The Old Social Classes and the Revolutionary Movements of Ir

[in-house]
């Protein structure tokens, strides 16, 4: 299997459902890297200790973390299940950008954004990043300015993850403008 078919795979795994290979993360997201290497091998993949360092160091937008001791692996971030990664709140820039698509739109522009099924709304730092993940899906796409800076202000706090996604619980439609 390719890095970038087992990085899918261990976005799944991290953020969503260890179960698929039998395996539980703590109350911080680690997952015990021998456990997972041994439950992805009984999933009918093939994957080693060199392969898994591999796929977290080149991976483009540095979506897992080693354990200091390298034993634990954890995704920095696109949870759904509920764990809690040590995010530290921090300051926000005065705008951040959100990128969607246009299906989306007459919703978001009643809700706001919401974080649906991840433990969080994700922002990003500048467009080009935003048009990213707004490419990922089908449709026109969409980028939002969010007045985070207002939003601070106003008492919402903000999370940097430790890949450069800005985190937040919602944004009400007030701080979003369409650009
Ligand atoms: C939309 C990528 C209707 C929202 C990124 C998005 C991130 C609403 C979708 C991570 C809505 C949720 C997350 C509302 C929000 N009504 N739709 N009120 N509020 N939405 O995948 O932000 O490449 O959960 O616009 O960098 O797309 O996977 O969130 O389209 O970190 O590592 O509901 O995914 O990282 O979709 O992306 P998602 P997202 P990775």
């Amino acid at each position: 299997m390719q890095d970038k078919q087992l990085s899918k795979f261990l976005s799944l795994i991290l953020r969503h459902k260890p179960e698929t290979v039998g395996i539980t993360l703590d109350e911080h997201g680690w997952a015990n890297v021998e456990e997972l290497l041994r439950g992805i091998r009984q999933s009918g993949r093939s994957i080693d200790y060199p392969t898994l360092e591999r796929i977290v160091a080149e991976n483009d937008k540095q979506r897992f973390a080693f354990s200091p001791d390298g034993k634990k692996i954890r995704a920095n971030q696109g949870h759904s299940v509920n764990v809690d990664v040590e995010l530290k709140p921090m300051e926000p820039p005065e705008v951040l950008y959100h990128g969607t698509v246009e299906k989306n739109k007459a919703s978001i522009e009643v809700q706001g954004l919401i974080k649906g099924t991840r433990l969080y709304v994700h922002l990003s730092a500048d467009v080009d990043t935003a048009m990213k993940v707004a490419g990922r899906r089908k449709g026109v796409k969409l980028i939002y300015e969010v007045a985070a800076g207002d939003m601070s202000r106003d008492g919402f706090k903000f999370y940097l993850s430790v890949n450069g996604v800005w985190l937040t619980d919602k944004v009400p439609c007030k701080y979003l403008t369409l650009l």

How do you solve a problem like understanding Iraq? For Hanna Batatu, the solution to this conundrum lay in generating alternative possibilities that effectively side-stepped the conventional wisdom of the time. Historians had long held that Iraq - like other artificial creations of ex-colonial European powers, who drew lines onto the world map that ignored longstanding tribal, ethnic and religious ties - was best understood by delving into its political and religious history. Batatu used the problem solving skills of asking productive questions and generating alternative possibilities to argue that Iraq's history was better understood through the lens of a Marxist analysis focused on socio-economic history.The Old Social Classes concludes that the divisions present in Iraq - and exposed by the revolutionary movements of the 1950s - are those characterized by the struggle for control over property and the means of production. Additionally, Batatu sought to establish that the most important political movements of the time, notably the nationalist Ba'athists and the pan-Arab Free Officers Movement, had their origins in a homegrown communist ideology inspired by local conditions and local inequality. By posing new questions - and by undertaking a vast amount of research in primary sources, a rarity in the history of this region - Batatu was able to produce a strong, new solution to a longstanding historiographical puzzle.